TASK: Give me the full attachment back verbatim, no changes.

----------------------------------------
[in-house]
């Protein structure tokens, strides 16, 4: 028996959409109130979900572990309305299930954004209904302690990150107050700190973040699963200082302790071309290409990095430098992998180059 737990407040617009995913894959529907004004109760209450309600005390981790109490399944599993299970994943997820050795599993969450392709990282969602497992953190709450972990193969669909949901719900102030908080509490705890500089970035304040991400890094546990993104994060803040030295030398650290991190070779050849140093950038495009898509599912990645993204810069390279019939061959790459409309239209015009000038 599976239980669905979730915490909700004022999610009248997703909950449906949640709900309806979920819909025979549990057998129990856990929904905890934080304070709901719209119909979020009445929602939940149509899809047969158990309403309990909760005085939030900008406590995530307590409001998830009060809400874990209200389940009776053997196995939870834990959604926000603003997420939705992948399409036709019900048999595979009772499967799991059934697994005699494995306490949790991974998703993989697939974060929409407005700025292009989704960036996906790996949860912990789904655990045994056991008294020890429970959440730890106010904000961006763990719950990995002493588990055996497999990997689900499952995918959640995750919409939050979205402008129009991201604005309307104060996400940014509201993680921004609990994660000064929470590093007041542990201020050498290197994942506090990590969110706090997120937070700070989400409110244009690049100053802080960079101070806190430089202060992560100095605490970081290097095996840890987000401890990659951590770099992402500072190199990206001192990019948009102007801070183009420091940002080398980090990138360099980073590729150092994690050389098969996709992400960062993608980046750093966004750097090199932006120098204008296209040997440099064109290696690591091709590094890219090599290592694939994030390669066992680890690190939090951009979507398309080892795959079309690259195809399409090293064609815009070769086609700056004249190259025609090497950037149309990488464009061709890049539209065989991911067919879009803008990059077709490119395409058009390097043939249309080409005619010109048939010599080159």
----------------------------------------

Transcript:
[in-house]
């Protein structure tokens, strides 16, 4: 028996959409109130979900572990309305299930954004209904302690990150107050700190973040699963200082302790071309290409990095430098992998180059 737990407040617009995913894959529907004004109760209450309600005390981790109490399944599993299970994943997820050795599993969450392709990282969602497992953190709450972990193969669909949901719900102030908080509490705890500089970035304040991400890094546990993104994060803040030295030398650290991190070779050849140093950038495009898509599912990645993204810069390279019939061959790459409309239209015009000038 599976239980669905979730915490909700004022999610009248997703909950449906949640709900309806979920819909025979549990057998129990856990929904905890934080304070709901719209119909979020009445929602939940149509899809047969158990309403309990909760005085939030900008406590995530307590409001998830009060809400874990209200389940009776053997196995939870834990959604926000603003997420939705992948399409036709019900048999595979009772499967799991059934697994005699494995306490949790991974998703993989697939974060929409407005700025292009989704960036996906790996949860912990789904655990045994056991008294020890429970959440730890106010904000961006763990719950990995002493588990055996497999990997689900499952995918959640995750919409939050979205402008129009991201604005309307104060996400940014509201993680921004609990994660000064929470590093007041542990201020050498290197994942506090990590969110706090997120937070700070989400409110244009690049100053802080960079101070806190430089202060992560100095605490970081290097095996840890987000401890990659951590770099992402500072190199990206001192990019948009102007801070183009420091940002080398980090990138360099980073590729150092994690050389098969996709992400960062993608980046750093966004750097090199932006120098204008296209040997440099064109290696690591091709590094890219090599290592694939994030390669066992680890690190939090951009979507398309080892795959079309690259195809399409090293064609815009070769086609700056004249190259025609090497950037149309990488464009061709890049539209065989991911067919879009803008990059077709490119395409058009390097043939249309080409005619010109048939010599080159």